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Faustina Friday – A Provincial of Faustina the Younger from Cibyra in Phrygia


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Friday felicitations, fellow Faustina fanatics! Today we'll examine a little bronze from the Phrygian town of Cibyra. Cibyra, in the district watered by the upper Indus River and its tributaries in southern Phrygia, was the chief city of a confederation of four towns bordering Lycia: Cibyra, Balbura, Bubon, and Oenoanda.[1] In pre-Roman times, these cities and their environs formed an independent state known as Cibyratis, in a region known as the Pamphylian Cabalia,[2] outside the north-western limits of the province of Lycia. Because the city was located on the crossroads of Phrygian, Carian, Lycian and Pisidian cultures, and of commercial routes running east-west and north-south directions,[3] it was an important center for trade in the region.
 

220240129_Cibyramap.jpg.2b52dbb0af4d8b3fa208686553b1d1c4.jpg

This map depicts Cibyratis as lying in the Pamphylian Cabala. From "Asia citerior," Auctore Henrico Kiepert Berolinensi. Geographische Verlagshandlung Dietrich Reimer (Ernst Vohsen) Berlin, Wilhemlstr. 29. (1903). David Rumsey Historical Map Collection.


The ancient city, just west of the township of Gölhisar, has been excavated and is on the tentative list of UNESCO heritage sites.[3] Its ruins include an odeon, a stadium, an agora on a columnaded street, and a communal bath.[4]

1076155686_CibyraOdeon.jpg.c86197aa7d6ec74bf7f37e38e76835ed.jpg

Cibyra Odeon, photographed by Dosseman, used by permission.


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Cibyra Stadium, photographed by Dosseman, used by permission.

 

939013312_cibyraAgora.jpg.79232376aaadece8738997051cbdb0ed.jpg

Cibyra, agora and columned street, photographed by Dosseman, used by permission.

 

243783609_Cibyrabath.jpg.ad5db1f1622bf7396c5cc0f1962ccf6a.jpg

Cibyra East Roman bath, photographed by Dosseman, used by permission.


The emblem of the city was a wicker basket, a play on words. The name of the town calls to mind the Greek words κίβισις, κιβωτός, κιβώριον, and so on, all of which refer to containers of various sorts. The city struck silver and bronze issues under a series of dynasts who ruled the city until its incorporation into the Roman province of Asia in 84 BC. The city again struck coinage under Roman rule from the reign of Augustus to that of Gallienus.[5]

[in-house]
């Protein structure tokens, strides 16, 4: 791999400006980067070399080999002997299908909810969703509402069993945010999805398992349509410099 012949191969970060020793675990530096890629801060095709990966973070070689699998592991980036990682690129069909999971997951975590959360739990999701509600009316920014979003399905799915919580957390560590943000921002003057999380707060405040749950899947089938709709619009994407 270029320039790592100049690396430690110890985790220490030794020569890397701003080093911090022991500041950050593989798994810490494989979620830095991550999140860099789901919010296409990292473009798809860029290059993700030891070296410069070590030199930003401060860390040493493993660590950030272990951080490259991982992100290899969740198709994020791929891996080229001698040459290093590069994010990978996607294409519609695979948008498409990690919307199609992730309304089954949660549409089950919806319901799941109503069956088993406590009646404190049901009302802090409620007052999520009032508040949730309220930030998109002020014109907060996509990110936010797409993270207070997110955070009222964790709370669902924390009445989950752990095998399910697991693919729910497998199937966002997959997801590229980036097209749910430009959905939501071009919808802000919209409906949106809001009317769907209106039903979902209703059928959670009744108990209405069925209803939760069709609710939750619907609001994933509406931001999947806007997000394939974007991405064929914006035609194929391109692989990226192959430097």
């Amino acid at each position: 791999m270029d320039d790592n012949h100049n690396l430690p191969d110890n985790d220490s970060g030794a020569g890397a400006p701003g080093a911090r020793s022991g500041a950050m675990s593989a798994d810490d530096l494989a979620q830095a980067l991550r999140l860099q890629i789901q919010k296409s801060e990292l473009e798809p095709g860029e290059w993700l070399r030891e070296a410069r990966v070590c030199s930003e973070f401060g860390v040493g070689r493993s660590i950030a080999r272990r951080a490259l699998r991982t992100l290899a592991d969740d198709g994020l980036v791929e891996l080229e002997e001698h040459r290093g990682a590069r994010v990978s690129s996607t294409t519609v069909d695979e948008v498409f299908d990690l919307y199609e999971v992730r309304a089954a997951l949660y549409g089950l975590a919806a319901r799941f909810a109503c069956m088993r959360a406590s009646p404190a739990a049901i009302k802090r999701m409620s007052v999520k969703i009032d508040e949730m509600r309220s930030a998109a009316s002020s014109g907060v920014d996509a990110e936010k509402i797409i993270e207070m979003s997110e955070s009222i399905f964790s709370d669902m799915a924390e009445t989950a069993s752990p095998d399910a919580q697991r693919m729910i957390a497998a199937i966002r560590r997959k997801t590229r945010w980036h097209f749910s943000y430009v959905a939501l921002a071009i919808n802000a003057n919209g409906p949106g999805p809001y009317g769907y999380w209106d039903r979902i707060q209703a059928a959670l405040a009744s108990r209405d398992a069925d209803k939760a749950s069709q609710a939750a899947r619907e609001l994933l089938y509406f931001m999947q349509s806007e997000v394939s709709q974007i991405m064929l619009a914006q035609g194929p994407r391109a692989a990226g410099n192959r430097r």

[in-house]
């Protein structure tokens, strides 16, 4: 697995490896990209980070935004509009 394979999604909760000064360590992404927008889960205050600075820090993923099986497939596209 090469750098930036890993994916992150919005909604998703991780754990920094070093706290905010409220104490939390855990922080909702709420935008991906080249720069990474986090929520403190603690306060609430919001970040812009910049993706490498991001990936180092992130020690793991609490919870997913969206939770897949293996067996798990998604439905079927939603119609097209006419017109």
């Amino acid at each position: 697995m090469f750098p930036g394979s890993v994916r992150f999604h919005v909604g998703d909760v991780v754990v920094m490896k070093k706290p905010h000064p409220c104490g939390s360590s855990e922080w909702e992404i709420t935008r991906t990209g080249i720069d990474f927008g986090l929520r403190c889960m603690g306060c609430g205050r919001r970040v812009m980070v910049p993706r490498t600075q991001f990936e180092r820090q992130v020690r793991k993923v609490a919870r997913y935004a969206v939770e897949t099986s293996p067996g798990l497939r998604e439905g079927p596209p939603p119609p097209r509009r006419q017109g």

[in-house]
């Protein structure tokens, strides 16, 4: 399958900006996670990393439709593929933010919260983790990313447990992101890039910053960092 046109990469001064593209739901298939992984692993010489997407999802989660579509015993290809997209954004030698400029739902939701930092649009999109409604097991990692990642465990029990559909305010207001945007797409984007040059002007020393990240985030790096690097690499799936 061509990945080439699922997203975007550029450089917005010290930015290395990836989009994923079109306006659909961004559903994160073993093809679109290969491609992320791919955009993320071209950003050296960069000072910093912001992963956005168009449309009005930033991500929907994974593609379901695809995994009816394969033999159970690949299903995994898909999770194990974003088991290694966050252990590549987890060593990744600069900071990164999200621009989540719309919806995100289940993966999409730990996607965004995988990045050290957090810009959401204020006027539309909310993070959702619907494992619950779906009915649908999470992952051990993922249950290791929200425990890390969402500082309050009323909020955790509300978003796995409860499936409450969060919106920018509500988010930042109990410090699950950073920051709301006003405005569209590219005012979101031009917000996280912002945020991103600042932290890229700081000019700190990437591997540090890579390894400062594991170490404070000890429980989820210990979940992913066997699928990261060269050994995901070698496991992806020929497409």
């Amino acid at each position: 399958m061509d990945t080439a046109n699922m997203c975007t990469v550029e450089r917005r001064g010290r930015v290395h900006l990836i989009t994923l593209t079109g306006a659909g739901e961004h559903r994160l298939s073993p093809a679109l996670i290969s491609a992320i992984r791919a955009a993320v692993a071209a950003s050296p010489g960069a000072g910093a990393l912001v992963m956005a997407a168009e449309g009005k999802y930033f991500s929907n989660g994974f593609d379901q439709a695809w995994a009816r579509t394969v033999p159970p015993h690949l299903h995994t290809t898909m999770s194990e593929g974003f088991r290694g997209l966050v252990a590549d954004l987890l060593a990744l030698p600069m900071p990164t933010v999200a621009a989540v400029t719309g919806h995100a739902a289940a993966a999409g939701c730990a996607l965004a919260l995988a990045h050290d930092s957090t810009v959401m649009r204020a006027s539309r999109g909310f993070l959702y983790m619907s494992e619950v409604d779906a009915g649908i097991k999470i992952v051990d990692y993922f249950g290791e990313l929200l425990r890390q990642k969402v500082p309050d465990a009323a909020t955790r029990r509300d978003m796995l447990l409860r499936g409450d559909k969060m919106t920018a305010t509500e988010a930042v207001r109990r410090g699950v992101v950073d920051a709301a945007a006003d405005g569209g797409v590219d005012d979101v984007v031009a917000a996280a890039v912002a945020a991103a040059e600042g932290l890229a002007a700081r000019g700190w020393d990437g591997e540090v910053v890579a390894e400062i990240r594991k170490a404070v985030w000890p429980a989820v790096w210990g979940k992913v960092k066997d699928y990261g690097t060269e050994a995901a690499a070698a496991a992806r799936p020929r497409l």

This coin depicts a wicker basket on its reverse.


489805209_FaustinaJrCibyra.jpg.721998c915c019977384440092c88258.jpg

Faustina II, AD 147-175.
Roman provincial Æ 19.3 mm, 5.30 g, 7 h.
Phrygia, Cibyra, AD 147-155.
Obv: ΦΑVСΤ
ЄINΑ ΝЄΑ, draped bust, right, with single strand of pearls (Beckmann Type 1 hairstyle).
Rev: ΚΙΒVΡΑ-ΤΩΝ, wicker basket.
Refs: RPC IV.2,
1950 (temporary); SNG Cop 289; BMC –.


The coin is undoubtedly early. The obverse bears the unusual inscription, ΦΑVСΤЄΙΝΑ ΝЄΑ. The Greek word, ΝЄΑ, means "Junior" or "Young," and suggests it was added so as to inform the citizens of Cibyra that the woman on this coin was not the elder Faustina with whom they were familiar, but the younger Faustina with whom they were NOT familiar. This suggests an early date. Moreover, the empress is depicted in her earliest hairstyle, used on the imperial coinage from AD 147-149.[6] Dating provincial coins based on hairstyle is problematic, because it may have taken some time for news of a change in hairstyle to reach remote provincial mints. I therefore allow for such portraiture to extend for a few years beyond that seen on the imperial portraits. A date of AD 147-155 is more than reasonable.

The city issued only one other reverse type for Faustina the Younger (RPC IV.2,
1949), a commemorative bronze issued to celebrate the alliance of the city with Hierapolis in Phrygia. I have previously written about Hierapolis elsewhere. It is to be dated later. The obverse inscription reads the more typical ΦΑVϹΤЄΙΝΑ ϹЄΒΑϹΤΗ, the equivalent of FAVSTINA AVGVSTA, used on the imperial coinage from AD 156 until her death in AD 175. Moreover, the empress is depicted with the Beckmann Type 5 hairstyle, in use from AD 154 until after the birth of her twins in AD 161.[7]

Do you have any coins of Cibyra in Phrygia? Please post comments and anything you feel is relevant!

~~~